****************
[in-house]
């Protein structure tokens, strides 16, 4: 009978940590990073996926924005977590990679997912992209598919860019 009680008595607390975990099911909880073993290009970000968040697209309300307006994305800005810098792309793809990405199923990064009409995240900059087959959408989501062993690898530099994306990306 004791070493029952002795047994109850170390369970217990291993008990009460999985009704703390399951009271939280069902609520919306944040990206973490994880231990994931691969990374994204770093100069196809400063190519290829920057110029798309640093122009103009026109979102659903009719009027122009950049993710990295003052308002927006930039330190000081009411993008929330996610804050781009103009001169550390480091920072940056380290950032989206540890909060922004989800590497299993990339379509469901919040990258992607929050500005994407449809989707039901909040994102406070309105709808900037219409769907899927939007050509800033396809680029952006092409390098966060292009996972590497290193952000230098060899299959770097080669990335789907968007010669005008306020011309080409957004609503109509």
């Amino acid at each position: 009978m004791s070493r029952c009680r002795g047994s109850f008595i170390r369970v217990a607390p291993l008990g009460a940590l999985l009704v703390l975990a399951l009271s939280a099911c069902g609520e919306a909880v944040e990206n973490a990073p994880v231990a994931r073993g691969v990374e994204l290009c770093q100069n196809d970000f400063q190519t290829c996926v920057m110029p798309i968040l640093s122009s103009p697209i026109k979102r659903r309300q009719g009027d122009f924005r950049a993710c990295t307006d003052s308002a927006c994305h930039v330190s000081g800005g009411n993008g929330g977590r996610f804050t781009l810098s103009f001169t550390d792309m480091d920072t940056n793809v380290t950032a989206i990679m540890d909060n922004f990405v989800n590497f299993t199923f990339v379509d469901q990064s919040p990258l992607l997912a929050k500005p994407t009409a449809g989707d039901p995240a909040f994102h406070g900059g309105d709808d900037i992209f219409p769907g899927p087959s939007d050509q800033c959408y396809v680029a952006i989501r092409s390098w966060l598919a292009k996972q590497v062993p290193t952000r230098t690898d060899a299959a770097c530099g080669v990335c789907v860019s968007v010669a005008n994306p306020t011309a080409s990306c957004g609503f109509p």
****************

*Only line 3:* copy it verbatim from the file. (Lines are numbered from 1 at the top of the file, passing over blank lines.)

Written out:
């Amino acid at each position: 009978m004791s070493r029952c009680r002795g047994s109850f008595i170390r369970v217990a607390p291993l008990g009460a940590l999985l009704v703390l975990a399951l009271s939280a099911c069902g609520e919306a909880v944040e990206n973490a990073p994880v231990a994931r073993g691969v990374e994204l290009c770093q100069n196809d970000f400063q190519t290829c996926v920057m110029p798309i968040l640093s122009s103009p697209i026109k979102r659903r309300q009719g009027d122009f924005r950049a993710c990295t307006d003052s308002a927006c994305h930039v330190s000081g800005g009411n993008g929330g977590r996610f804050t781009l810098s103009f001169t550390d792309m480091d920072t940056n793809v380290t950032a989206i990679m540890d909060n922004f990405v989800n590497f299993t199923f990339v379509d469901q990064s919040p990258l992607l997912a929050k500005p994407t009409a449809g989707d039901p995240a909040f994102h406070g900059g309105d709808d900037i992209f219409p769907g899927p087959s939007d050509q800033c959408y396809v680029a952006i989501r092409s390098w966060l598919a292009k996972q590497v062993p290193t952000r230098t690898d060899a299959a770097c530099g080669v990335c789907v860019s968007v010669a005008n994306p306020t011309a080409s990306c957004g609503f109509p």